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Rocks and rolls

Finding a sense of belonging at the breakfast table

Benjamin Markovits | March/April 2015

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Bread of heaven: The author (middle) and two of his siblings at breakfast in their grandfather’s cottage in Flensburg 

My family moved from California to Texas in 1975, when I was two years old and my parents, both academics, found jobs at the state university. So Austin was where I grew up, in a 1920s clapboard house with a wide front porch and deep garden. There was a shed at the back, which we called the playhouse. The black servant of the previous owner, an old white woman, used to live there, and when my parents fixed it up the builders found a nest of copperheads nearby.

Limestone pillars announced the borders of the neighbourhood. They had never had gates running between them, but that was probably the impression the pillars were meant to convey—that this was a gated community. Zoning byelaws stipulated (illegally now, of course) that no one of African descent could live there, except as an employee. My father is a Jew from upstate New York; my mother comes from Schleswig-Holstein. Hemphill Park had a history but the history seemed to have nothing much to do with us.

My parents’ marriage involved a certain amount of dislocation. No relatives came to their wedding in Connecticut. The Jews disapproved of my father’s marrying a Christian, and for the Germans it was just too far to travel. Texas was a kind of neutral territory—we could start from scratch there. But it gets hot over the summer, too hot, so my parents used to take me (above, centre), my brother and three sisters to Europe for the long holiday. First to London, where my dad had gone to grad school, and then to Flensburg, on the Danish border in far northern Germany, where we stayed in the small seafront cottage my mother’s family had moved to after the second world war.

The land had been in the family for almost a hundred years. It was my great-grandmother who named the unpaved, tree-lined avenue at the top of the hill “die Schöne Aussicht”, the Pretty View. My mother’s old nanny still lived in a little cabin in our neighbour’s garden—she gave us sweets when we visited. And the sea ran in our blood. My grandfather was a naval engineer and kept a yacht in the harbour. When we were kids he sailed the yacht to a sandbank, put down the anchor and let us sleep there overnight. Small boats lay belly-up around the garden, and our uncles and cousins spent time fixing them, dragging them to the beach, and shifting rocks on our patch of shoreline to repair the breakwater.

But the most important ritual of the day involved breakfast. Every morning we went out to buy rolls, walking along the Schöne Aussicht to a single-storey house at the end of a row. There the baker lived. “Die junge Frau Petersen”, as we called her, the young baker (she was 75), to distinguish her from her mother, “die alte Frau Petersen”—who was dead. (After the war, the Petersens had let my grandmother use their oven, to bake gingerbread houses for people with their rations of flour, eggs and sugar, as a way of making money on the side.)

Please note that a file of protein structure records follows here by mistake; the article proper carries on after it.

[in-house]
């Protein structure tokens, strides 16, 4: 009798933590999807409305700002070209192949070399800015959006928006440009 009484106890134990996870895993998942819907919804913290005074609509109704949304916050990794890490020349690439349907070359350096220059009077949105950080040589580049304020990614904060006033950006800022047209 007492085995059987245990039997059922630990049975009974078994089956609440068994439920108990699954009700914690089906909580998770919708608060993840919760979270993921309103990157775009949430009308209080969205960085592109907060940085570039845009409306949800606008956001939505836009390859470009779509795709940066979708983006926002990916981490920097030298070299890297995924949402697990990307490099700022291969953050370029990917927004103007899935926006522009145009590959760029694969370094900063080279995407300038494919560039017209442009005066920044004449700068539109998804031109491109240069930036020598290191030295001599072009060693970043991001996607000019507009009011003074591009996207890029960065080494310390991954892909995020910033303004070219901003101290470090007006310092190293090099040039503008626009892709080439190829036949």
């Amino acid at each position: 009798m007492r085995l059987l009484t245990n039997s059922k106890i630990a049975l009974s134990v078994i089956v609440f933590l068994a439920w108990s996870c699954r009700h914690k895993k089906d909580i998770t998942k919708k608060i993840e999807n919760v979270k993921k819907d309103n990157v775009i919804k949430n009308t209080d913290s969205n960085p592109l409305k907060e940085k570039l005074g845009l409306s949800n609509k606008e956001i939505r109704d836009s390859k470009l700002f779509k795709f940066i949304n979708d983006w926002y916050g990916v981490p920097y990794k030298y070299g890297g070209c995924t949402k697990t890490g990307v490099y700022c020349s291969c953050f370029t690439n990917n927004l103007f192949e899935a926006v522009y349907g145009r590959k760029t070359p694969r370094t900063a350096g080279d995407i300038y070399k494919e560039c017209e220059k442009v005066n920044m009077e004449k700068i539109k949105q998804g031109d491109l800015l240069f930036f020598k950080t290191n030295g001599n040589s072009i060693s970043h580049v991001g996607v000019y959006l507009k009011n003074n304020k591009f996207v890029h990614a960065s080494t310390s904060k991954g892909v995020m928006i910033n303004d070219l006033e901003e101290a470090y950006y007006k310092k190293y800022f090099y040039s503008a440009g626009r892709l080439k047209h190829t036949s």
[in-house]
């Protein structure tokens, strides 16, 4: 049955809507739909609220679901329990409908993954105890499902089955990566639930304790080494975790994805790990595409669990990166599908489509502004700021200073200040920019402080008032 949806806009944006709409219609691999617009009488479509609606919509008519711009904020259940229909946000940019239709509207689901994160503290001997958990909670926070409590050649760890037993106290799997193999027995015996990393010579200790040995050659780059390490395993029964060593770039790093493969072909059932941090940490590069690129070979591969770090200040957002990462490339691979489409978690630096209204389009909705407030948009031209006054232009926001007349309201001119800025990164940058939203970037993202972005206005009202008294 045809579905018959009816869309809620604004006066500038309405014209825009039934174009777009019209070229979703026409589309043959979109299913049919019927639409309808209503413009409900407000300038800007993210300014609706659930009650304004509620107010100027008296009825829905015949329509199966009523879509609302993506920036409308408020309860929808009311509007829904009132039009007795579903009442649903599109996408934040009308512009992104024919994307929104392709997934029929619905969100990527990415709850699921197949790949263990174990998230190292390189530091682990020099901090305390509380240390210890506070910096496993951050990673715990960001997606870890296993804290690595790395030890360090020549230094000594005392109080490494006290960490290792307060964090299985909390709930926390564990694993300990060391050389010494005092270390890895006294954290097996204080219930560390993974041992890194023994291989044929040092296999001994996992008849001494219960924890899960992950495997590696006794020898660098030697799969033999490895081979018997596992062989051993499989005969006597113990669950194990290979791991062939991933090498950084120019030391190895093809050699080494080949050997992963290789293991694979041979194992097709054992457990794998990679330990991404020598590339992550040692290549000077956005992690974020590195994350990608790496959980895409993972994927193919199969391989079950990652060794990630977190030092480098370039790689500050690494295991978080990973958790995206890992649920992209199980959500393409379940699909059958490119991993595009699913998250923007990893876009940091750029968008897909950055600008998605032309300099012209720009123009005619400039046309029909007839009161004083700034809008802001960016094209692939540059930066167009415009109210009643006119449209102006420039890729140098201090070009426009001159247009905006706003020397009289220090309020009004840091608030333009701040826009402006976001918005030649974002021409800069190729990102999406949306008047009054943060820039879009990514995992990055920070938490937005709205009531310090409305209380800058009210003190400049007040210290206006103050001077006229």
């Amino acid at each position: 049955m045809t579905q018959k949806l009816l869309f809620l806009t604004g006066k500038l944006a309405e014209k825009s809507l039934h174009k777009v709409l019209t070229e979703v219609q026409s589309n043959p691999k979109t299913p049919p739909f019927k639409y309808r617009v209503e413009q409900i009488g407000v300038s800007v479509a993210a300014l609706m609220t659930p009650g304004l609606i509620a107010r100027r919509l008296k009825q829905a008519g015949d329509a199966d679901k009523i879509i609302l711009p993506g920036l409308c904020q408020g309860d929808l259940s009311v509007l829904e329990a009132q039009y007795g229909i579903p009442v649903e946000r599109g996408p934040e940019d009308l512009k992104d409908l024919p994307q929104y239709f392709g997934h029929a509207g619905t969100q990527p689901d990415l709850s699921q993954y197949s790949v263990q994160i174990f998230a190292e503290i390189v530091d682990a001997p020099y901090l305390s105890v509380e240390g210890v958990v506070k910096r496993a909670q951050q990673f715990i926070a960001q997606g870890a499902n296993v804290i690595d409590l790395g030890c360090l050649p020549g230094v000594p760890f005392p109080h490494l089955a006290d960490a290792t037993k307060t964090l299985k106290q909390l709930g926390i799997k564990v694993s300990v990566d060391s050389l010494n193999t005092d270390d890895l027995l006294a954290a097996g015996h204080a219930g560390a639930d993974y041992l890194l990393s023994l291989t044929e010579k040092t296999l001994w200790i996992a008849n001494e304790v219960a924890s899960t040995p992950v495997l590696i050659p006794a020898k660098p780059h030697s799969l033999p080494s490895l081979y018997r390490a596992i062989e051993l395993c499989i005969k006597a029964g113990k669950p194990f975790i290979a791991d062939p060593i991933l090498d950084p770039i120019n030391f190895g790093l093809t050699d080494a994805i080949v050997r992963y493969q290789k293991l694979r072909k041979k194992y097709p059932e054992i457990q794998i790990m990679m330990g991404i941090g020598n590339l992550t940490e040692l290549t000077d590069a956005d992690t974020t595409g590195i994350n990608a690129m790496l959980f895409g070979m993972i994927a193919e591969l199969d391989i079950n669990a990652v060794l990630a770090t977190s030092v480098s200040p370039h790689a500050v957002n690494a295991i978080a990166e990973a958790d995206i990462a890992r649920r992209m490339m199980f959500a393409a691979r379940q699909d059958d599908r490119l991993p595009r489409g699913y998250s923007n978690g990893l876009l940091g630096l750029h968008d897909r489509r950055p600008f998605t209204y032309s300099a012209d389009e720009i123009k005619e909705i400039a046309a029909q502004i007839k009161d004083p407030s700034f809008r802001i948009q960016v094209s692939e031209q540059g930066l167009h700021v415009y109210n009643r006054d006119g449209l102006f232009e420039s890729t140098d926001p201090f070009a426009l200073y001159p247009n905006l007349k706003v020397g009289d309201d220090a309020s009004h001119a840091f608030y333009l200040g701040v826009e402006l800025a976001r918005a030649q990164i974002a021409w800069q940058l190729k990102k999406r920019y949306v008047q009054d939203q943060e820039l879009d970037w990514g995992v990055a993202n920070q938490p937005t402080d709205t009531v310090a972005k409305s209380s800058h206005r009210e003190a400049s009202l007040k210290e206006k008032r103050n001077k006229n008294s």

The rolls we bought were called Butterbrötchen. They were flattish and pale on the bottom, with a browner and slightly crustier top, made up of irregular ridges. Cutting them open, you usually found a plug of soft, loose bread in the middle, which we ate first. Then we spread more butter on them, and a sour cherry jam we called “sauki” (short for “Sauerkirschen”), or a thick, almost white honey, which was known in the family as “aegte Dansk”—genuine Danish. We could eat as many as we liked, every morning except Sundays, when the bakery was closed.

It’s closed now for good, Bäcker Petersen—an insurance agency has taken the shop. There are other bakers, of course, plenty of them, but none selling the real thing. Where are they now, the Brötchen of yesteryear? The closest we can find is called a Kieler, but it doesn’t have the same irregular brown and buttery crust, and our friends who visit us in Flensburg can’t quite understand the necessity for buying them every morning and filling up on white bread.

But still we go each summer—my brother and his family, my sisters and theirs, my parents, and my wife and I and our two kids, visiting the house in turns, overlapping when we can. And whoever wakes first, buys rolls. The Schöne Aussicht itself has become rather fashionable and overdeveloped, and the boats in the garden are irreparable and nobody sails. The house is unchanged, the view of the Baltic, domesticated by the Danish shore, changes only with the weather, and the friendly new baker recognises us as that extended family of half-Americans. “Next year in Jerusalem”, Jews say at Passover; and every year we go to Flensburg, thinking, maybe the rolls will be as good.

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